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Max Winters: Surfing Fits Olympic Agenda 2020’s Demand for Youthful Sports Perfectly

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Photo: Mavericks Surf Contest 2010, by Shalom Jacobovitz - via Wikimedia Commons.

The 2016 VISSLA Junior World Surfing Championships, currently taking place in the Azores, has provided the world with a first opportunity to take a look inside one of the five newly added sports to the Olympic program for Tokyo 2020 and, as it approaches its climax today, it has not disappointed.

The tournament, which began eight days ago, has proven that the decision taken by the International Olympic Committee (IOC) Executive Board to include surfing was the correct one. As part of the Olympic Agenda 2020, IOC President Thomas Bach called for more sports that would “bring and engage the world’s youth” in the Olympic Movement and surfing perfectly fits that criteria.

“We want to take sport to the youth,” said Bach. “With the many options that young people have, we cannot expect any more that they will come automatically to us, we have to go to them.

“Taken together, the five sports are an innovative combination of established and emerging, youth-focused events that are popular in Japan and will add to the legacy of the Tokyo Games.”

The President of the International Surfing Association (ISA), Fernando Aguerre, had been campaigning for surfing’s Olympic inclusion since he was elected in 1994.

Despite several unsuccessful attempts to push through the sport’s inclusion in the early stages of his mandate, he persisted and in 2014 the efforts were given a new breath of life under Bach. Two years later, having been recommended by Tokyo 2020 and supported by the IOC Executive Board, surfing was finally accepted at the 129th IOC Session in Rio de Janeiro along with baseball-softball, karate, skateboarding and sport climbing.

“As you know, the Olympic wave is a very elusive one and not easy to understand at times, but when it was confirmed it was a moment of joy and happiness,” Aguerre told insidethegames.

“It is the crowning of a lot of effort by many people but at the same time it is a new era and challenge. You only get one chance to make a first impression and it is now our mission to make sure the impression we give in Tokyo is the best we can deliver.”

The Opening Ceremony in the Azores over a week ago gave an early example of the carnival atmosphere we can expect surfing to bring to Japan’s capital. The mix of cultures and languages was evident with athletes travelling from 39 countries to compete. The sea of color during the Parade of Nations, as well as the wall of noise that was maintained throughout proceedings, displayed what surfing has to offer a younger audience that other Olympic sports cannot.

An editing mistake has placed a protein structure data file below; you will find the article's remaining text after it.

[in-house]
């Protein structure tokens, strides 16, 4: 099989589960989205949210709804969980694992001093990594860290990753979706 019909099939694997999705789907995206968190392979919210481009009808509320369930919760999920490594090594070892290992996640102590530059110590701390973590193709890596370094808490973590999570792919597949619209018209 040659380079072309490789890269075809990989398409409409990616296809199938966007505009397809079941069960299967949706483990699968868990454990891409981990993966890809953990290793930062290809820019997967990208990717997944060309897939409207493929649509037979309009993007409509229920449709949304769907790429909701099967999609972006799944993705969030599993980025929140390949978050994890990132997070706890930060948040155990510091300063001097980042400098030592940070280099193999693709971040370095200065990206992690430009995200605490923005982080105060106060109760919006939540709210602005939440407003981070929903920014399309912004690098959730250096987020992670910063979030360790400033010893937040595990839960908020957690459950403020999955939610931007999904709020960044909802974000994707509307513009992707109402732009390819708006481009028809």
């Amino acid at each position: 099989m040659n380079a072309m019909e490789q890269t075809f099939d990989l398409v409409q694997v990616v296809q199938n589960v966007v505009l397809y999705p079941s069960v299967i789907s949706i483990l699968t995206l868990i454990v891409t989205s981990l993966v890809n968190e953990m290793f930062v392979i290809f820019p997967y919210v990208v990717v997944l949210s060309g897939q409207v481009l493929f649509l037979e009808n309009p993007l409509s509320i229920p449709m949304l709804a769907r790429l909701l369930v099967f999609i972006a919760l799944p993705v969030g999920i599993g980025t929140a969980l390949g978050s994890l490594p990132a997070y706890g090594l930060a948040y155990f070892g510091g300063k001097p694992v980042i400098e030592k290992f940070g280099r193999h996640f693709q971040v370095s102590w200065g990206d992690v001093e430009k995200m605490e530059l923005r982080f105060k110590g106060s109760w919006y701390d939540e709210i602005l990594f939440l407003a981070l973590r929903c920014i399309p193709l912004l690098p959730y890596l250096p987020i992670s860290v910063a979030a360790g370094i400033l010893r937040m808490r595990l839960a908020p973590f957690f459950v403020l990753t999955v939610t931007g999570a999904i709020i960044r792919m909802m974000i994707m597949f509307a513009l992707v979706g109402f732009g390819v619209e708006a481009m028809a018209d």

The athletes were led by a local percussion group who, when their performance began, forced me to duck in shock at the sheer volume which was more than loud enough to wake the sleepy, quaint, coastal village of Ribeira Grande.

A cacophony of noise bellowed through the streets as the vibrant and energetic side of surfing was exposed not only to the gathered crowds but the rest of the world online. The whole Ceremony and competition this week has been covered by an array of ISA staff, operating a variation of cameras which gave the event the feeling of a major competition.

“Surfing will bring youth and a fresh way of doing things from the way we plan to have our competition to the atmosphere there will be,” Aguerre added.

“It will be a two-week long beach and surfing festival which will include a lot of the other elements of the sport.

“Surfing is a sport but also a lifestyle, a culture and a relationship between the surfer and the environment.”

The true Olympic spirit is already visible in surfing and every person I encountered has a deep-rooted love for the sport. Whether it is the athletes standing on the beach all day, regardless of whether they are competing or not, to support their team-mates by waving flags and chanting national songs, or the contingent of volunteers heading into the ocean for their fix of the action during the occasional mid-afternoon breaks.

The coaches of different teams also all appear to know each other, exchanging greetings, handshakes and old stories.

The relatively low costs and use of natural resources is another positive for surfing’s Olympic inclusion.

Granted, those who live inland have a severely lower opportunity to take part than those living by the ocean, but the increasing amount of man-made wave-pools around the world and the extra exposure the sport is surely going to receive will offer a chance to those who cannot walk or quickly drive to the beach.

With surfing not set to make its Olympic debut until 2020, those competing in the Azores will be the most likely candidates to represent their countries when the sport makes its debut.

One surfer, Costa Rica’s Malakai Martinez, rightly pointed out that all the athletes taking to the Atlantic this week must have possibly becoming Olympians on their mind.

“It’s so fantastic to have surfing in the Olympic Games, to have a chance of being an Olympian,” he said.

“I just hope that I can be there in Tokyo and have the chance to compete for my country.

“I’m sure that everyone will be at the top of their game in Japan during the competitions [at the Olympics] because everyone wants to say they are a gold medallist.”

Those competing in today’s finals in the Azores will no doubt be focused on the task at hand but an Olympic gold medal is set to occupy their thoughts for the next four years.

Tokyo should brace itself for the inevitable party surfing will bring.

By Max Winters

Republished with permission from insidethegames.biz

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